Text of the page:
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Re: Re: Ansatz?

  • To: mathgroup at
  • Subject: [mg101091] Re: [mg101071] Re: Ansatz?
  • From: Andrzej Kozlowski <akoz at>
  • Date: Wed, 24 Jun 2009 06:28:45 -0400 (EDT)
  • References: <h1nf0q$91h$> <>

On 23 Jun 2009, at 20:06, M.Roellig wrote:

> So, to assume something without any prior derivation could be an
> ansatz, but
> usually an ansatz would be based on some reasonable assumptions or
> additional
> knowledge, so "not based on ANY underlying theory or principle" sounds
> too
> much like a crystal ball.

Actually, in almost all cases known to me "Ansatz" refers to a  
principle or a form of a solution that is known to work but at the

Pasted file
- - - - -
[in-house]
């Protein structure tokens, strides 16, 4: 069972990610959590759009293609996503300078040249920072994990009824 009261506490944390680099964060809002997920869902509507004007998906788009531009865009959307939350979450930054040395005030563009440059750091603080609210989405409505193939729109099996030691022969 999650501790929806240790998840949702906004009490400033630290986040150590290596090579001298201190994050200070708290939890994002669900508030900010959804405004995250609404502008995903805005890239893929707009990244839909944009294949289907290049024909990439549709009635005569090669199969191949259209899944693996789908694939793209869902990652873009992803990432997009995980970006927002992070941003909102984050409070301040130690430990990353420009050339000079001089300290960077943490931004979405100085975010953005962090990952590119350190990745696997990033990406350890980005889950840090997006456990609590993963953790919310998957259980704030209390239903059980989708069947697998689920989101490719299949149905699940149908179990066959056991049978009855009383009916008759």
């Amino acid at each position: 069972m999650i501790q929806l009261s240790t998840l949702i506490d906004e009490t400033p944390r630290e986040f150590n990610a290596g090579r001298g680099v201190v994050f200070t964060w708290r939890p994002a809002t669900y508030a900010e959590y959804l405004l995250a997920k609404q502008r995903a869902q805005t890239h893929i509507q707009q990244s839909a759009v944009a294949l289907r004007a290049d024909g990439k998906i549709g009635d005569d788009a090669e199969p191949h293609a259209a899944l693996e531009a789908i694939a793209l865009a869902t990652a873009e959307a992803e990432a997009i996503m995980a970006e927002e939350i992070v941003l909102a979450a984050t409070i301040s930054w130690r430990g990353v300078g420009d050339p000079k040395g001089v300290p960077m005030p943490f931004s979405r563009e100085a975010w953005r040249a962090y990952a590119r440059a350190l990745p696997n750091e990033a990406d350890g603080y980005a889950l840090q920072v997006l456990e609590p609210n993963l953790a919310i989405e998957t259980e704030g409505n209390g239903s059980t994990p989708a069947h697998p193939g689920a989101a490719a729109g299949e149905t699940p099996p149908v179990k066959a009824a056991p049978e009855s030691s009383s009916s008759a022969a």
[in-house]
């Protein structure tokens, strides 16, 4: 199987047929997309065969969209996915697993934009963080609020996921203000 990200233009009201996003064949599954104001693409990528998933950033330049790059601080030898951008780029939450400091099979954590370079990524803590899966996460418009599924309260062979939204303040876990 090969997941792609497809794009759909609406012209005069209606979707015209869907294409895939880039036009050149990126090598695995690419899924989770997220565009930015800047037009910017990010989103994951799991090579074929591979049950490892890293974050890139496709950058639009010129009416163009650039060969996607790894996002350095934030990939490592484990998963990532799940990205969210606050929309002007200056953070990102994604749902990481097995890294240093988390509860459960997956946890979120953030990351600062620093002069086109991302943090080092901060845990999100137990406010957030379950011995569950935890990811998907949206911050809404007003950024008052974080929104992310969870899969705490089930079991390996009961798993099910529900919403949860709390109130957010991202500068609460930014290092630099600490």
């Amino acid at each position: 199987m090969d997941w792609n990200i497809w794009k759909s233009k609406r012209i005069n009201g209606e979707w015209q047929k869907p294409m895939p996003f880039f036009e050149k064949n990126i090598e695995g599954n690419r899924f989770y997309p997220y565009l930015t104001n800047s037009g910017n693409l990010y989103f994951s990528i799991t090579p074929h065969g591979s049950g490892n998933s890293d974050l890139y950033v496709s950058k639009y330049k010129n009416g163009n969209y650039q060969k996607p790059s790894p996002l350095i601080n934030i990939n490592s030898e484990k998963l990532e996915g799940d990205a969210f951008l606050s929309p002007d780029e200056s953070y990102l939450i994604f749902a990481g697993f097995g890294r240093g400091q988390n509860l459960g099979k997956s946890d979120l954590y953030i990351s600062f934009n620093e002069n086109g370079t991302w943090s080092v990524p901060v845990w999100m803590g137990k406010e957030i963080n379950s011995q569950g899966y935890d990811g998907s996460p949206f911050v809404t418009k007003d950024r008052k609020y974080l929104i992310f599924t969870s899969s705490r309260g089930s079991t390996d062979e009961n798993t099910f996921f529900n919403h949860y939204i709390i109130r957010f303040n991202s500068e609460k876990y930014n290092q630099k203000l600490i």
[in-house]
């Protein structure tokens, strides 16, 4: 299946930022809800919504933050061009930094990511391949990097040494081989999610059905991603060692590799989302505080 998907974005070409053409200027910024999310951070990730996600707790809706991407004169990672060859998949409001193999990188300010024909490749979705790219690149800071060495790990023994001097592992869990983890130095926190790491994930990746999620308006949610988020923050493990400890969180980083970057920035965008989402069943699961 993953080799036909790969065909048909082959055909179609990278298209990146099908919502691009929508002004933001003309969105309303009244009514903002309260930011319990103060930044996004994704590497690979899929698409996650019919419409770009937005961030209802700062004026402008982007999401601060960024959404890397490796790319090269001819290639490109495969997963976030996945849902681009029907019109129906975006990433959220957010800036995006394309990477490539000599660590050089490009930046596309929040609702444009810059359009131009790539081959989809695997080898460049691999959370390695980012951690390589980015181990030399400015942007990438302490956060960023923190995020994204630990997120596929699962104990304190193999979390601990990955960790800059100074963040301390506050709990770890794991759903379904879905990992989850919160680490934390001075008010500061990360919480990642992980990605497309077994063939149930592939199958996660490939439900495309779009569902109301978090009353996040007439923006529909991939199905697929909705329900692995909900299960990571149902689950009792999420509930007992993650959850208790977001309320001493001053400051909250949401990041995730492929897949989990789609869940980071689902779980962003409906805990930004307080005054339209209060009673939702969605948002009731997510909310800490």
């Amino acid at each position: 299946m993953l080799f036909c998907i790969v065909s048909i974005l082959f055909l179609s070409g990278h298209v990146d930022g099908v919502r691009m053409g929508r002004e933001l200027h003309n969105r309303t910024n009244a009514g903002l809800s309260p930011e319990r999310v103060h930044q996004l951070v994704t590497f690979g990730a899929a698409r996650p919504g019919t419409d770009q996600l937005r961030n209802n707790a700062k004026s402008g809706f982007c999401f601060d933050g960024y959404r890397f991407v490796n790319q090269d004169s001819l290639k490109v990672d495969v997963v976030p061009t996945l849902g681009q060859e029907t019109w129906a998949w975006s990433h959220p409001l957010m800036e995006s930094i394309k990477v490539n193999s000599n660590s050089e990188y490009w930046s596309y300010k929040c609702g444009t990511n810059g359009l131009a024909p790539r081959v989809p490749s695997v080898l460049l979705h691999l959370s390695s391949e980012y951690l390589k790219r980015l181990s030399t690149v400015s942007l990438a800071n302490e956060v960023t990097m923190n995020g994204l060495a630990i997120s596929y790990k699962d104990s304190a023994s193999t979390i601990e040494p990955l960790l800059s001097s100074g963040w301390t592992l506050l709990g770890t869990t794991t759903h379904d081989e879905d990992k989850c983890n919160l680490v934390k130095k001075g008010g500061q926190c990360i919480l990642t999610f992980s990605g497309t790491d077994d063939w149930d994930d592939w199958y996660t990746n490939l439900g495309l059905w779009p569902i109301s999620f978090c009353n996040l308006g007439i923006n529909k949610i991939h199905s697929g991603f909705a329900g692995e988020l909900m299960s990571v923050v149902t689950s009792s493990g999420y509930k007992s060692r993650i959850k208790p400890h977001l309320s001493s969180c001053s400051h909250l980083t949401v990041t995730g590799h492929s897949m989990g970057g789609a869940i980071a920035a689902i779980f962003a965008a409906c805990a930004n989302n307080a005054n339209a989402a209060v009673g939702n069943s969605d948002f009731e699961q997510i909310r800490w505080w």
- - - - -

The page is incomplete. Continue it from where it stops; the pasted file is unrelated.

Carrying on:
stage when it is introduced it is magically "pulled out of a  
hat" (like a rabbit) without any justification except that the  
magicians knowledge that it will give the right answer.

I wrote in almost all cases, because in pure mathematics ansatz  
sometimes refers to a method  of solving certain kind of problems that  
has actually been proved; in other words, it's a kind of theorem. One  
example that comes to my mind is the so called Sinai-Chemov Ansatz in  
ergodic theory of billiards.

Andrzej Kozlowski

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    • Re: Ansatz?
      • From: "M.Roellig" <>
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